Darkness and Silence

by Tim Bowling
78 pages,
ISBN: 0889711755

Downriver Drift

by Tim Bowling
254 pages,
ISBN: 1550172204

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A River and Surrounding Life
by Diana Fitzgerald Bryden

As a poet, Tim Bowling has undeniable gifts: lyric strength, directness, musicality, and a confident sense of gesture. He has an inclination towards too-useful archetypes (strong, silent fathers; the mystery of feminine wisdom), but can usually keep that in check. In his most recent collection, Darkness and Silence, I hear the influence of Yeats, more than anyone. Not mystical, spirit-tapping Yeats, but the grave, grand, sombre poet who believes in simplicity. There are other Irish influences on Bowling's rhythms and diction: Heaney surfaces more than once, and on occasion even Joyce lifts his head, though Bowling is more romantic than either.

Bowling seems mostly to have mastered the ability to be solemn without sounding portentous. His work is irony-free, but not weighted down. Poems such as "Reading My Son to Sleep" invoke, with economy, paternal love and the seeming vulnerability of children¨

Last night, for the first time, I went down the well
my father went down with me.
it plunged deeper than the back of the little skull
whose edge lay page-thin on the white pillow

¨and spare us the parental solipsism that sometimes locks this kind of poem shut against outsiders.

There is a touch of archaism in Bowling's diction that seems at the same time both deliberate and innate. He's a man who has read his Shakespeare and Bible with close attention to their rhythmic qualities, to the effects that can be achieved by well-placed earthiness as much as ecstatic incantation, or by repetition ("Emptying the Mousetrap": "his little bones enter the arch of my foot/his little cry, my breath,/his little heart, my pulse,/his little eyes, my seeing.") While sometimes he tries too hard to convince us of meaning, or of the importance of what he's saying (I was flummoxed, frankly, by "After Reading an Anthology of Twentieth-Century Jewish Poetry"), one must respect his determination to be serious and to invoke seriousness without fear of sounding occasionally grandiose.

Reading his first novel, Downriver Drift, it remains mysterious why Bowling decided on fiction rather than a book of poems. It's easy to see from the dramatic compression of the storytelling in his poems why he might be encouraged to write a novel, but Downriver Drift covers much of the same ground as his poetry, employs similar moods, themes and emotional effects, and doesn't enliven the material in any new way. Not that Downriver Drift is devoid of interest, but it fails to show its author's skill in matters not already amply fulfilled by his poems. His lyricism, evocation of physical detail and (to a lesser degree here) his ability to compress a landscape or an event to essential information are on display. The overall effect, however, is both attenuated and scanty. That the novel seems to lack the urgency of the poems might be expected, but that it also lacks their fullness is more surprising.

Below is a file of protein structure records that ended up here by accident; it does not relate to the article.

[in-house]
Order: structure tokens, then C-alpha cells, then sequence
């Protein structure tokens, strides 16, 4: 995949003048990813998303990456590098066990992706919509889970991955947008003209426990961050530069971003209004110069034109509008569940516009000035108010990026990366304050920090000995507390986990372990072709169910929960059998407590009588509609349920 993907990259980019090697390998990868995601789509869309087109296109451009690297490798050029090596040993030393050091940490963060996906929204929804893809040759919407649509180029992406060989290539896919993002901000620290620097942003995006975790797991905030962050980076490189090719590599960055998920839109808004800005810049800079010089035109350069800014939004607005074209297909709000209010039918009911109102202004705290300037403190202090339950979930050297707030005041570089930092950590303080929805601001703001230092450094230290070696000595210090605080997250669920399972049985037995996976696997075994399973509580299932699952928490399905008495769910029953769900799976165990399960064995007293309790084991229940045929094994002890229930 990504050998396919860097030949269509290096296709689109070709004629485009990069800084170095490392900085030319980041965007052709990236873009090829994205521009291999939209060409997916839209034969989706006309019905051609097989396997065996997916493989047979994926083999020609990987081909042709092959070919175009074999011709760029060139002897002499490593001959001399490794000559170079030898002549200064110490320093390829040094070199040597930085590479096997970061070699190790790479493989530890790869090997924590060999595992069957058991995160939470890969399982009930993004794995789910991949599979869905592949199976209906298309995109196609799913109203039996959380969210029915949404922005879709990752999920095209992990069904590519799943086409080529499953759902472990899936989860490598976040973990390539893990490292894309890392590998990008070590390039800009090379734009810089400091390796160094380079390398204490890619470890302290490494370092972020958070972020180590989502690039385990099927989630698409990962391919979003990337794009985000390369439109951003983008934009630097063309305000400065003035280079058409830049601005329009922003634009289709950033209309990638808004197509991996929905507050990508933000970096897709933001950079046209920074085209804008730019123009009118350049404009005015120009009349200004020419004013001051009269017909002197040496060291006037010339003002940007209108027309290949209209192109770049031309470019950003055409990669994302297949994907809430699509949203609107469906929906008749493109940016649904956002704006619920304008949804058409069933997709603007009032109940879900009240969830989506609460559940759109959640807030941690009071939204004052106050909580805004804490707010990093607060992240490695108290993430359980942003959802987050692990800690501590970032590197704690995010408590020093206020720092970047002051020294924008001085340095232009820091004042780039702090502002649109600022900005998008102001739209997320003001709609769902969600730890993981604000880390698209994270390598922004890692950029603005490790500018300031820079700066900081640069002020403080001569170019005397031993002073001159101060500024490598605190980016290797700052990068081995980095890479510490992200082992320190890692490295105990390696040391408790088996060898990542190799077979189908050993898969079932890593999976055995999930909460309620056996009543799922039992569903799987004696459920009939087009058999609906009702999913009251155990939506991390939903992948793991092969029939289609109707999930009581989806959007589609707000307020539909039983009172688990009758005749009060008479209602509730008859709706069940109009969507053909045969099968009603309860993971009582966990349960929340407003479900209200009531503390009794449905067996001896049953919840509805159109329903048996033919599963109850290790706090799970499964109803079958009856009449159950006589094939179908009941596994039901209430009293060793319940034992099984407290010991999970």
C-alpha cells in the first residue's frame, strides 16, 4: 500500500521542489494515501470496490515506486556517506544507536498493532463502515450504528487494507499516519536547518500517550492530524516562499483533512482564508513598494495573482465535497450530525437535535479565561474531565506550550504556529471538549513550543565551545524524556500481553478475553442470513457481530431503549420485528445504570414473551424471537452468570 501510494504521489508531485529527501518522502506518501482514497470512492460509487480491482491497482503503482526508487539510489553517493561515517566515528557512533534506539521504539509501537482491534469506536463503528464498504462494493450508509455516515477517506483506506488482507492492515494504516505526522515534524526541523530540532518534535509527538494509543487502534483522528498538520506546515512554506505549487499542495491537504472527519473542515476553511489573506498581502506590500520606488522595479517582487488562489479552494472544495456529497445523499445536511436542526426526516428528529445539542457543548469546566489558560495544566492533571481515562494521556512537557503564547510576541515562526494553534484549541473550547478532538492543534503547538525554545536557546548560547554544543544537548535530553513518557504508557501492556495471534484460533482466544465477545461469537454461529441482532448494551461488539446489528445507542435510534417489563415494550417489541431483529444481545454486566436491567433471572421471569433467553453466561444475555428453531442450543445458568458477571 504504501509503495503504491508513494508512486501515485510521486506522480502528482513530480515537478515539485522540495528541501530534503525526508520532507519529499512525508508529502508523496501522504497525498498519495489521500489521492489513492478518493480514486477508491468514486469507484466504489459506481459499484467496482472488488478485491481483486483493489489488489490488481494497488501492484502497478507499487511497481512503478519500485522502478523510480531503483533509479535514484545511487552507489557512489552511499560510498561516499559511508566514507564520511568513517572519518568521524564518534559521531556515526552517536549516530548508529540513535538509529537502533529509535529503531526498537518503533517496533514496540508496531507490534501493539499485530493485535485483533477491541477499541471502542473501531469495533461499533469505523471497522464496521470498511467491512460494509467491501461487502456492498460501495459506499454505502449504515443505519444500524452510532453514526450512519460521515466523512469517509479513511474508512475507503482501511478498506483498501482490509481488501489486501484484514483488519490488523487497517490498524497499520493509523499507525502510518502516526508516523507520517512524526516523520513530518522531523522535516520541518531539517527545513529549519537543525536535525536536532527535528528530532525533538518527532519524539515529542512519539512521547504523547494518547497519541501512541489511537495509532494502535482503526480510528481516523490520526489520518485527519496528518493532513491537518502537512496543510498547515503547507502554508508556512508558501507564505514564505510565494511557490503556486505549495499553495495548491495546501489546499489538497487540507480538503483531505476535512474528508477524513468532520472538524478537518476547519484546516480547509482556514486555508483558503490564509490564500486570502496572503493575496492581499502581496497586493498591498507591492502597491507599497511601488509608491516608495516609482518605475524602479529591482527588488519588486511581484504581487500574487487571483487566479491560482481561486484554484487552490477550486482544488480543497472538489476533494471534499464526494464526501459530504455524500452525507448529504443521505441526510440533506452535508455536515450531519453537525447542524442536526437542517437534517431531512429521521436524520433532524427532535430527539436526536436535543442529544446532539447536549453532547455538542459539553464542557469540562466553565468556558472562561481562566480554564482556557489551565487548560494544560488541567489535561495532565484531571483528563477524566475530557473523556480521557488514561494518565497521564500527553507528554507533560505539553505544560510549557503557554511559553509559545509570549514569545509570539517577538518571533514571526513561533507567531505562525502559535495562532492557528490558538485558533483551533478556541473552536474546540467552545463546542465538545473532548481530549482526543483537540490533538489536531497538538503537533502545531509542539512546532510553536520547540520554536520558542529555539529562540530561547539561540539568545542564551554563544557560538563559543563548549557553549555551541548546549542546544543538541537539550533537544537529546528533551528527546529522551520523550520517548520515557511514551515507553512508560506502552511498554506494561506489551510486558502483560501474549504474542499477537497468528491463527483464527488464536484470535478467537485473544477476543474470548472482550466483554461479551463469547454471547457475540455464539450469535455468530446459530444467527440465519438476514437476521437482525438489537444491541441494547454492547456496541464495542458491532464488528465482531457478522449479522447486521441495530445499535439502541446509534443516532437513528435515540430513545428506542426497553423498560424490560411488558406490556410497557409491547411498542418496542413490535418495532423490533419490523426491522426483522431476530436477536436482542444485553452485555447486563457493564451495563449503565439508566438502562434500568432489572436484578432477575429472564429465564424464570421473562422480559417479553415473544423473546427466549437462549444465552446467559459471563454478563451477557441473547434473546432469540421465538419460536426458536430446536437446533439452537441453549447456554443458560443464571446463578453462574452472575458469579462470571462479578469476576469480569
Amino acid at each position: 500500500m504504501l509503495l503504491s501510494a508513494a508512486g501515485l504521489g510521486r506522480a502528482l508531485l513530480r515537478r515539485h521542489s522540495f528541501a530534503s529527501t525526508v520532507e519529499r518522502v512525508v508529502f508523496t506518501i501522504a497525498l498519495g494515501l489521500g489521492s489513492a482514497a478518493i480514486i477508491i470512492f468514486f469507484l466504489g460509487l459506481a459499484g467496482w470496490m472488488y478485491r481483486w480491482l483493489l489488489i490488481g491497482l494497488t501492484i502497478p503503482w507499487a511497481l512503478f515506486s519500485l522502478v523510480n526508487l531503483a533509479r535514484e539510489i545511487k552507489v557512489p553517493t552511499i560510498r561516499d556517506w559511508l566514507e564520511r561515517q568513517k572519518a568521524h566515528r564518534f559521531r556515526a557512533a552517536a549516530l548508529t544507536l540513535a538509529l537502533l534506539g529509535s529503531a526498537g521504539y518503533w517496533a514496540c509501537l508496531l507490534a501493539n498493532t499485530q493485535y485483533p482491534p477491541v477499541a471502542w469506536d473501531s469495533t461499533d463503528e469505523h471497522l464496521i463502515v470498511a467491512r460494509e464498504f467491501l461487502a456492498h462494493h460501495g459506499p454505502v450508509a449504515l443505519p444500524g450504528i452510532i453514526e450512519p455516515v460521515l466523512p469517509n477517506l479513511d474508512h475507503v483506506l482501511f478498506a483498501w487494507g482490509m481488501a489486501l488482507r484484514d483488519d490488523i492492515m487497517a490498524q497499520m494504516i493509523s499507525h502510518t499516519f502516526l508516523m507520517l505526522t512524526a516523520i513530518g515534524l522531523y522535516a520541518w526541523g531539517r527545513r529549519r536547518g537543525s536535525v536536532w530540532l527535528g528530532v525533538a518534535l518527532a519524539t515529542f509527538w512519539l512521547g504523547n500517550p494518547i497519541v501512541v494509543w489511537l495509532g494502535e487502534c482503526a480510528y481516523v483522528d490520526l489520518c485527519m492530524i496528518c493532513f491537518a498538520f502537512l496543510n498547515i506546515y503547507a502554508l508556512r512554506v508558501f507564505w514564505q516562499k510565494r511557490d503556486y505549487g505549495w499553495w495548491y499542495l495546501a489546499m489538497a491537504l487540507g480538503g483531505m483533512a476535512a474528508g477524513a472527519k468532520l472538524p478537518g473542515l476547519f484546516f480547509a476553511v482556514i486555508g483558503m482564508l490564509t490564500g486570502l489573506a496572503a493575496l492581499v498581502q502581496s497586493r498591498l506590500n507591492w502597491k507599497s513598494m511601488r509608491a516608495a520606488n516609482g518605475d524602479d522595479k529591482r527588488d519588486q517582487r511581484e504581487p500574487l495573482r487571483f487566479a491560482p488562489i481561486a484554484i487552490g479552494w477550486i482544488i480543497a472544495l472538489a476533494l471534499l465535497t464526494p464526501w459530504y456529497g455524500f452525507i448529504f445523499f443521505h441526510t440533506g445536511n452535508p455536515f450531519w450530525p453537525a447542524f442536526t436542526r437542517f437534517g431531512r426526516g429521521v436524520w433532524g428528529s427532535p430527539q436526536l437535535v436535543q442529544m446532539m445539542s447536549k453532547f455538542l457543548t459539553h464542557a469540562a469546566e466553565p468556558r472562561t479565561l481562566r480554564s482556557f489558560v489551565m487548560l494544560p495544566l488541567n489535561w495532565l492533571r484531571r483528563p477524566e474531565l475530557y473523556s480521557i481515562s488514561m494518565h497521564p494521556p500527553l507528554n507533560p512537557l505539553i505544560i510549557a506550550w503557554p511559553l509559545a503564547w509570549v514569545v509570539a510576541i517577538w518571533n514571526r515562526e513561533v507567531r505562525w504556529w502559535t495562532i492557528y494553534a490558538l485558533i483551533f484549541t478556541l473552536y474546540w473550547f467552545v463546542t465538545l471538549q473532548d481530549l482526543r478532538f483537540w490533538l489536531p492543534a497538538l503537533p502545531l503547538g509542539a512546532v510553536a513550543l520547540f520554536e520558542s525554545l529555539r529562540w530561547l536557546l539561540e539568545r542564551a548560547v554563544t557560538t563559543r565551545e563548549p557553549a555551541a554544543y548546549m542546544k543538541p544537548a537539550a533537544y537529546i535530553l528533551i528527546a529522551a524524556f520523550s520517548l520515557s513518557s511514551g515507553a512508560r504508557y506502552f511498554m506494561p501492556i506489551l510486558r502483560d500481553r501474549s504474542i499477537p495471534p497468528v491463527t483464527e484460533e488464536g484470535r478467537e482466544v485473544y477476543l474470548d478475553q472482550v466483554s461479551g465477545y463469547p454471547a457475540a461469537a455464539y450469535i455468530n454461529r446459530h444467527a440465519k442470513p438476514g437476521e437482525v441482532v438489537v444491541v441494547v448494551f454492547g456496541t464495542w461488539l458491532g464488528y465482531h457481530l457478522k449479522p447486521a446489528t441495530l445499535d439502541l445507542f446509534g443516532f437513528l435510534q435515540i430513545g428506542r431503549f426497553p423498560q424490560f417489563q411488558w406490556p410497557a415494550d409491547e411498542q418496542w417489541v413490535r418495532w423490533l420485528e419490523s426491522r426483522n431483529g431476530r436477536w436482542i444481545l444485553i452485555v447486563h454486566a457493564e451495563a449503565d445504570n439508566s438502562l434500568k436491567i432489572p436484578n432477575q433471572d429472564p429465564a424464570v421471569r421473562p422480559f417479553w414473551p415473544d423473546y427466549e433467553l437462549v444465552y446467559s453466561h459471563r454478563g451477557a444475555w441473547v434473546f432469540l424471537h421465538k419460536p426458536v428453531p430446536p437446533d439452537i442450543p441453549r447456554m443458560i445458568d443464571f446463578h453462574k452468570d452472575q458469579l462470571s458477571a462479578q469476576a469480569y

Downriver Drift covers a short period of time in the life of the Mawsons (with historical flashbacks whose pacing, as in so much modern fiction, shows its debt to movies), a fishing family living in Chilukthan, at the mouth of the Fraser river. The family consists of Vic and Kathleen, their two sons, Troy and Corbett and a younger daughter, Zoe. In between the boys and Zoe another child died at birth, and this event, thirteen years before the present action in the novel, causes a long-delayed depressive episode for Kathleen, who withdraws from her family and to bed for part of the story. The descriptions of Kathleen's suffering, though careful and delicate, are less affecting, generally, than the poetic sequence, "The Stillborn Child", in Bowling's The Thin Smoke of the Heart, which assumes several voices, including the mother's and the dead child's:

("Mother, they have taken me from the cradle of you,/and I fear the cradle of you was my only one.") From the novel:

She came to view the anniversary, painful as it was, as something she could harbour as her own, something belonging most rightfully to her emotions. That her mother did not prove a threat to that possession revealed just how strongly she needed her mother's vague presence, needed someone more than they needed her. And the child met that requirement too, for he bid her not to weep, year after year, so that she must have come to the cemetery because she needed to do so for her own sake, not for his.